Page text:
Season 2 of Bojack Horseman, an animated Netflix original series, is now streaming. And it is perfection. You should stop everything else you’re doing and watch it right now. That includes reading this article. You can finish reading of course, if you need more convincing, but then clear everything else off your schedule for the day and put your cell phone on mute. You won’t want any distractions, trust me. Netflix understands the binge-watching nature of their platform and creates shows accordingly.

If you somehow missed Season 1 (and then seriously, go watch it), Bojack Horseman tells the story of the washed-up 90s sitcom actor who plays the titular role. It reminds me of Ugly Americans in the sense that this cartoon world is filled with both humans and anthropomorphic animals. Bojack, for example, is a horse and his agent, Princess Carolyn, is a cat. Set in Los Angeles, Bojack Horseman explores the celebrity culture of Hollywood film and television, as well as taking some cracks against the current state of the publishing industry.

Though it’s been awhile since I’ve watched Season 1, I feel confident in saying Season 2 is even better. One of the things I love about the show is that while all the ensemble characters are highly flawed in their own unique ways, the series retains a strong sense of heart. Bojack is the quintessential narcissistic celebrity, filled with equal parts self-loathing and unconscious privilege.

Yet, in spite of a constant stream of binge drinking, overeating, one night stands with women who only care that he is a celebrity, and other bad decisions, Bojack as a character remains empathetic. Through flashbacks, the audience is able to see how Bojack’s childhood left him emotionally crippled, leading him down a path of depression, alcoholism, and self-sabotage. All Bojack wants in the world is to be loved, and he’s desperately afraid it is impossible. All he has left are re-runs of the show which audiences once revered, and a tell-all memoir which was supposed to earn back the admiration of the masses.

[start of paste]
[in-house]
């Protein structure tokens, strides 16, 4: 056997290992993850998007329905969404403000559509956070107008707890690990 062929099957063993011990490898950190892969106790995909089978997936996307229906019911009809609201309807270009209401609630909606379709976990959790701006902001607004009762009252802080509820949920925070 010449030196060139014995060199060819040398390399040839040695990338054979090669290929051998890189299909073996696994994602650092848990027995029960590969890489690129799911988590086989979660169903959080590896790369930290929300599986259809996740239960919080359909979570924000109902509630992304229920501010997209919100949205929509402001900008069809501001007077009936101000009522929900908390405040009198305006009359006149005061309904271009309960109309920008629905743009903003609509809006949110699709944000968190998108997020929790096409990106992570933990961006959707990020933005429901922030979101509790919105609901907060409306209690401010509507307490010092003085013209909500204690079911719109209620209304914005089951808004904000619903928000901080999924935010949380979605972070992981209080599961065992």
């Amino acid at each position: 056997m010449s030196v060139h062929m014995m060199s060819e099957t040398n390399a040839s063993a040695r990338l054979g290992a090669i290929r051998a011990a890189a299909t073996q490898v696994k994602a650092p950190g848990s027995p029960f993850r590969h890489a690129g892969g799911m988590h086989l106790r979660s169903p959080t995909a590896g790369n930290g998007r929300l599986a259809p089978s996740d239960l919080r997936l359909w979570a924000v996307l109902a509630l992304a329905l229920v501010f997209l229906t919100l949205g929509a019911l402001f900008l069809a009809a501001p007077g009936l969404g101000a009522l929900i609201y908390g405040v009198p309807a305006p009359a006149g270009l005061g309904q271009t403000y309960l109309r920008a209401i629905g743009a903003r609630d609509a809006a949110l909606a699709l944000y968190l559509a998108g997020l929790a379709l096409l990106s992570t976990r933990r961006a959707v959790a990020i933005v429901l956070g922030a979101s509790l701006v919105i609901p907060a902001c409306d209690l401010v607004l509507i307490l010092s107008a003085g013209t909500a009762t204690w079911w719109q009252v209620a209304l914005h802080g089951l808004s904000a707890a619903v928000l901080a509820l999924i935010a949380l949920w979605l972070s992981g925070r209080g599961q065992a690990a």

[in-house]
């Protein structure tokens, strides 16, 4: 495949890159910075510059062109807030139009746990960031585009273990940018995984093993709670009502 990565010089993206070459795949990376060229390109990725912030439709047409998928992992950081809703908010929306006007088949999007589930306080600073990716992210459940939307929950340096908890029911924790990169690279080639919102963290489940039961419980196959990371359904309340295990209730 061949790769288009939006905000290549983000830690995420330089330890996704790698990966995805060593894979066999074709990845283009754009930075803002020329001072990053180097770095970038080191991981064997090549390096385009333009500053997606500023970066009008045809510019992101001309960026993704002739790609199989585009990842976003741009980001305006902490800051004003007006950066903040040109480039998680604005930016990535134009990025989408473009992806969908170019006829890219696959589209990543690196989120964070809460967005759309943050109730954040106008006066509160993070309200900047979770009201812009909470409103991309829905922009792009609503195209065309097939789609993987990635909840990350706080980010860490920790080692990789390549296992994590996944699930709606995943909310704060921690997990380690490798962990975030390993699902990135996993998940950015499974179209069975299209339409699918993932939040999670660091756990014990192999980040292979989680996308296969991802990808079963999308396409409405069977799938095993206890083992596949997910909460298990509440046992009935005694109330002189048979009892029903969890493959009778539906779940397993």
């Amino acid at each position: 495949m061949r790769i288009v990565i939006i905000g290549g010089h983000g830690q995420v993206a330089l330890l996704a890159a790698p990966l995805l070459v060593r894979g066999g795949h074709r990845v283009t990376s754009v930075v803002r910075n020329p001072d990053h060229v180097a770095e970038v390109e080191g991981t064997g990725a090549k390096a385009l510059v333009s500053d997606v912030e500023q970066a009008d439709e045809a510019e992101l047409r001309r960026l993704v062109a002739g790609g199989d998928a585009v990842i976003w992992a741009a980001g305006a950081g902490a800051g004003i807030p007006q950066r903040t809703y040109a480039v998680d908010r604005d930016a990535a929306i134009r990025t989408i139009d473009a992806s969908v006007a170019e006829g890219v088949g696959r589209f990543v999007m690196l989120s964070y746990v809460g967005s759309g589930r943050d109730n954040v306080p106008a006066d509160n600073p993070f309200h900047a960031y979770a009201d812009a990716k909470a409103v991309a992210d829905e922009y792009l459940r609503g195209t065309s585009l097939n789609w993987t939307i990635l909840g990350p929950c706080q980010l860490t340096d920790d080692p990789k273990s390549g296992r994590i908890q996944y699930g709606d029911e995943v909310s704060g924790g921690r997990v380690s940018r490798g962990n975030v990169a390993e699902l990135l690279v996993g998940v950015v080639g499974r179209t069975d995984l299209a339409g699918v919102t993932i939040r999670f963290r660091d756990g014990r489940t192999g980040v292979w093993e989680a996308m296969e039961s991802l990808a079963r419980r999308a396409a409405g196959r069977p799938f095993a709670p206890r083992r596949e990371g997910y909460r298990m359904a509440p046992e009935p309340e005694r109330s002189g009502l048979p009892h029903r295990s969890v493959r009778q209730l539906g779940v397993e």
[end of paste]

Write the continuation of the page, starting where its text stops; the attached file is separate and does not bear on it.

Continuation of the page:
As one of the characters in Season 2 points out, once you reach a certain level of fame, personal growth is no longer necessary. The fact that Bojack tries at all to be a better person or to make a meaningful contribution to the world is what, to me, makes his character endearing. Bojack is in a constant state of existential crisis, fighting the urge to just coast on his celebrity status and really make a mark on the world. And Los Angeles fights him at every turn, making all his attempts seem meaningless.

Diane, the ghostwriter of Bojack’s memoir, makes a powerful foil. Diane is much younger than Bojack, but struggles with similar demons. Both characters are self-centered and feel good about themselves only when others also feel good about them. Both Bojack and Diane realize they can’t live up to the ideal person they would like to be, or at least haven’t so far. Both feel as if they’ve been forced to settle. But Diane has managed to create a loving relationship with Mister Peanut Butter, laissez-faire actor and Bojack Horseman’s rival. In a way, Diane’s character shows the path Bojack could have taken but did not.

I’m sure all of this sounds quite dramatic, but Bojack Horseman is actually a comedy – a sitcom, if you will, in its own right. What I love the most about Bojack Horseman is the precision of the writing. A joke turns to a cutting (and super relevant) cultural critique in a second, and the plot weaves through moments of humor and gut-wrenching honesty seamlessly. Though the focus (of course) is ostensibly on Bojack, Season 2 has more of an ensemble feel as other characters are given their own unique plot lines and avenues for personal growth.

Season 2 also manages to end on a high note, despite the quite serious ground it covers. After all, everything has to be wrapped up in 30 minutes, right? Bojack Horseman is a show aware of itself, and not afraid to poke fun at itself for being a part of the very machine it tries to satirize. Alone, each of these characters are deeply flawed, selfish, and not very good at knowing what’s best for themselves. Together, they form a kind of bizarre dysfunctional chosen family which is more functional than each individual part which forms the whole. The true irony is, Bojack is already loved. He’s just too far down the rabbit hole of despair to see it most of the time.

Life isn’t fair, even when you’re a celebrity. And maybe all the good we try to do will never amount to anything real or tangible. We all want to leave a legacy behind that we can be proud of, but the truth is, most of us probably won’t be anywhere in the history books. That’s just the nature of things. But we still try, even when we don’t know why. And we never have to be alone, no matter how much we hate ourselves. And maybe, just maybe, there’s hope around the next corner or up the next hill or on the other end of a cell phone ringing.

Bojack Horseman is usually only a good person by accident. But every once in a while, he does the right thing. Even though he has no incentive to do so. And I think that sometimes he does the right thing on purpose and pretends it was an accident. May we all be better than our worst, even if we’re always worse than our best. That’s the message I get from Bojack Horseman. That life is never what you planned, and what you think you want is usually wrong for you, but that you always have a choice. And it’s never too late to begin.

This review was originally published by The Horn on 07/23/2015.

Leave a Reply